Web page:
I yelled. And it felt shitty. My sweet girl was scared. I was mad. Really mad and incredulous and irritated. And mad! "Just do your fucking homework," I yelled as I slammed a little pink eraser down on the table. It feels awful to lose your cool. If it's never happened to you, then stop reading and go to some other blog where the author is perfect. Oh, wait there exists no such person? Hah! Then keep reading, because it will happen to you one day. Probably.
I stormed back to my computer where I was futilely trying to print my completed tax forms (I can't file electronically this year because my (and my entire family's) identity was stolen and my taxes filed by some A-hole bad guy. But that's another post). I couldn't get it to print, then I did and I ran out of paper and I printed on the back of old Christmas paper. Then I ran out of ink and had to replace a cartridge. Oh. My. God!!! Why is life sometimes so difficult?!
No wonder I was pissed. Probably it didn't have much to do with A and her homework after all. Or it did and she's just so empathic that she felt my stress and took it on and turned into a little stress ball herself and therefore couldn't do her homework without a lot of tears and whining. Which I had no patience for because I was stressed. Damn it!!! Parenting is so effing difficult.
In case you missed it . . . It didn't have much to do with her and she is so sensitive that she took it upon herself to feel super stressed out on my behalf. Not that her behavior wasn't super irritating. It was! But, she's 7. She's doing exactly as sensitive little 7 year olds do.
I stepped outside and took a couple dozen deep breaths. I came back in and apologized. It felt good to say I was sorry. That yelling was my mistake. I hugged her and hugged her. She cried and said, "I'm just so stressed out. I don't know why." Oh sweet baby.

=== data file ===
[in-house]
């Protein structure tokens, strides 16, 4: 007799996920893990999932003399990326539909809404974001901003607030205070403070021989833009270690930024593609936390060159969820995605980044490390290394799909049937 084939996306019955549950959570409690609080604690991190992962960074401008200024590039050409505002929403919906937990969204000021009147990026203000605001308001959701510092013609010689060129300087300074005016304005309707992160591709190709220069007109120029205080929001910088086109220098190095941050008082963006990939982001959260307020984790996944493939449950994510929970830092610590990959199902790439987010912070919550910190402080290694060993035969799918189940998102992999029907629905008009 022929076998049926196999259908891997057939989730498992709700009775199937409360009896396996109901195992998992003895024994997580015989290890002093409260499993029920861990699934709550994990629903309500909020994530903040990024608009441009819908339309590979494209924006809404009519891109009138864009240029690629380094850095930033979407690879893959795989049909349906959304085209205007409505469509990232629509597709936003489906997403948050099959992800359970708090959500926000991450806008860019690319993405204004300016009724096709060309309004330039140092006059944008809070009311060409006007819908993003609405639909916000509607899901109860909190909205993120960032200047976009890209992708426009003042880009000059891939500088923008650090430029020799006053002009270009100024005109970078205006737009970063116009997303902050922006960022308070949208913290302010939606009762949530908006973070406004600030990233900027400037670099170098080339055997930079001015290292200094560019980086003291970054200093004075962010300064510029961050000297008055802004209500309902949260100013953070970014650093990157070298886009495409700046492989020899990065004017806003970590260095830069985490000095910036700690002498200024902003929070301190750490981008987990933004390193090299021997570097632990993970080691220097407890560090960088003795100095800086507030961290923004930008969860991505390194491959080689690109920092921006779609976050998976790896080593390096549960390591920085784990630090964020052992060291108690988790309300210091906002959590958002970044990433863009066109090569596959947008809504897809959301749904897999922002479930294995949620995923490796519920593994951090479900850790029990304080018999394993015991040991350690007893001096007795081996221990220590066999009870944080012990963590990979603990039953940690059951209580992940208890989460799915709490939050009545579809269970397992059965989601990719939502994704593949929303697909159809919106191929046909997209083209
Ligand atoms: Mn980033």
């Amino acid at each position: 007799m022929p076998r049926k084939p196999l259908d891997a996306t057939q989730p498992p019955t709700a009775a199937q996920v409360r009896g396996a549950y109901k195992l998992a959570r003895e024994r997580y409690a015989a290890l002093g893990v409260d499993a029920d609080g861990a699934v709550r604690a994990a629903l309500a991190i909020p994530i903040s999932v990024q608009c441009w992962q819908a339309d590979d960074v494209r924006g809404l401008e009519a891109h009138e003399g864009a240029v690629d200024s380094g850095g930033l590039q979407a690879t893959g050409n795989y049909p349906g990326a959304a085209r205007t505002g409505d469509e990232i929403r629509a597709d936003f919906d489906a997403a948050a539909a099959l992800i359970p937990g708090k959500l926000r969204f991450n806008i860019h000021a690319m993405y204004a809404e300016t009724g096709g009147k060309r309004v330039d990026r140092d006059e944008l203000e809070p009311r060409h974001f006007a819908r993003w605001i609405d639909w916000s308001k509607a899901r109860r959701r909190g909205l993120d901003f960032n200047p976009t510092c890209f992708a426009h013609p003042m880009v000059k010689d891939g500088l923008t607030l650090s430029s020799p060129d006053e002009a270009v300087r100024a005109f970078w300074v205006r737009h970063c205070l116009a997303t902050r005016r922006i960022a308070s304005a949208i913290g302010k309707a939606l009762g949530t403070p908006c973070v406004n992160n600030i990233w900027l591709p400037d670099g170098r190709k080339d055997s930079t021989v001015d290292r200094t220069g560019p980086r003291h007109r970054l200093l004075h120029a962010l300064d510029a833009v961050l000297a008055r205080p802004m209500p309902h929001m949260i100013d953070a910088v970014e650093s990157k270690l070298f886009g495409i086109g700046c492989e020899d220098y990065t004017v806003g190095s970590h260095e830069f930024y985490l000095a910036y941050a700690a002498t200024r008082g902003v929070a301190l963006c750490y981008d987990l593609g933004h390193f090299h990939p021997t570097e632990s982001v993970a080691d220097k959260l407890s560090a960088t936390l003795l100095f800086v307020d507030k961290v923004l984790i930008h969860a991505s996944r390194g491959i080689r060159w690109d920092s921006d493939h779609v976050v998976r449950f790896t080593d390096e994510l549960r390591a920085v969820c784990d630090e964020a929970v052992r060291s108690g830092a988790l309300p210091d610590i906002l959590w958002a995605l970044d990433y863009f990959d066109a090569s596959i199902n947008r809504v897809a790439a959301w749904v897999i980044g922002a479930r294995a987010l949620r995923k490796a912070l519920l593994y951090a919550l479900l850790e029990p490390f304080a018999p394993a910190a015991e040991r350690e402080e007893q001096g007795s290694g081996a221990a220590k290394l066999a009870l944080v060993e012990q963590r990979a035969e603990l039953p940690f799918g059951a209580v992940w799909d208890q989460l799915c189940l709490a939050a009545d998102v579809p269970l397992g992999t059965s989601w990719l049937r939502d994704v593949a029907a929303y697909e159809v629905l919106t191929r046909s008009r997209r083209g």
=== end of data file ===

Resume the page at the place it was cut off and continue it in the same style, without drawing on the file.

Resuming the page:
Today was the much anticipated PAJAMA DAY at Little E's preschool. She has been talking about this for over a week (which is a long time for a kid that still doesn't get the concept of tomorrow). She wanted to go like this. No kidding. That is actually pajamas. In fact it is the much coveted Snow White nighty. I made her put it on properly with her arms in the arm holes. There were many tears. So many. After the tears she donned turquoise & brown striped leggings (which are very cute with the turquoise and brown spotted dress that she refuses to wear) and rainbow striped socks. I didn't take a picture because we were running late due to all of the aforementioned tears. Trust me, she looked ridiculous. . . I mean adorable in a quirky sort of way.
It reminded me of a time when A was about this age and I put a post it note on her back that said "I dressed myself". I have since stopped doing that sort of thing and embraced the
fact that they will dress themselves in questionable and unconventional ways. So unconventional that they will not be held back by such hindrances as assigned arm holes or leg holes. Actually, the truth is, I have not embraced this. It irks me to no end that my girls will not wear the pieces of an outfit that go together. Or the winter clothes in the winter and the summer clothes in the summer. Also, I know, some people get their shit together enough to switch their clothes around for the season (winter clothes away in the summer, summer clothes away in the winter). I don't do that. Half assed homemaking remember?!
We should embrace their creativity though. I know. I'm working on it. I have learned to bite my tongue. I do love their spirit and I'm trying to understand their styles. If only so that I don't waste money on clothing that they will never wear.
Today we brunched! We brunched like we meant it. And the exciting part of the whole brunch business was that I offered to host this brunch at 10:30 last night while holding my sweaty- so- exhausted- because- she- danced- her- pants- off (literally, right off) at- the- wedding- sleeping 3 year old. I was TIRED! When it was time to go home, my friends (who live far away and had travelled great distances to attend said wedding who I also almost never get to see) stood around debating the merits of one brunch place after another. Did I mention I was TIRED!? Because I couldn't bear one more moment of holding my 700 pound child and because the thought of standing in line for many hours to get into a loud restaurant where I would just spend all my time trying to talk my girls into coloring or participating appropriately in the conversations that they did not understand and I wouldn't actually get to visit with ALL the friends . . . for all of these reasons, plus I was TIRED! I offered to host brunch. A mere 12 hours from then. All 12 of which I planned to spend sleeping.
Let the half ass homemaking commence! Woot woot!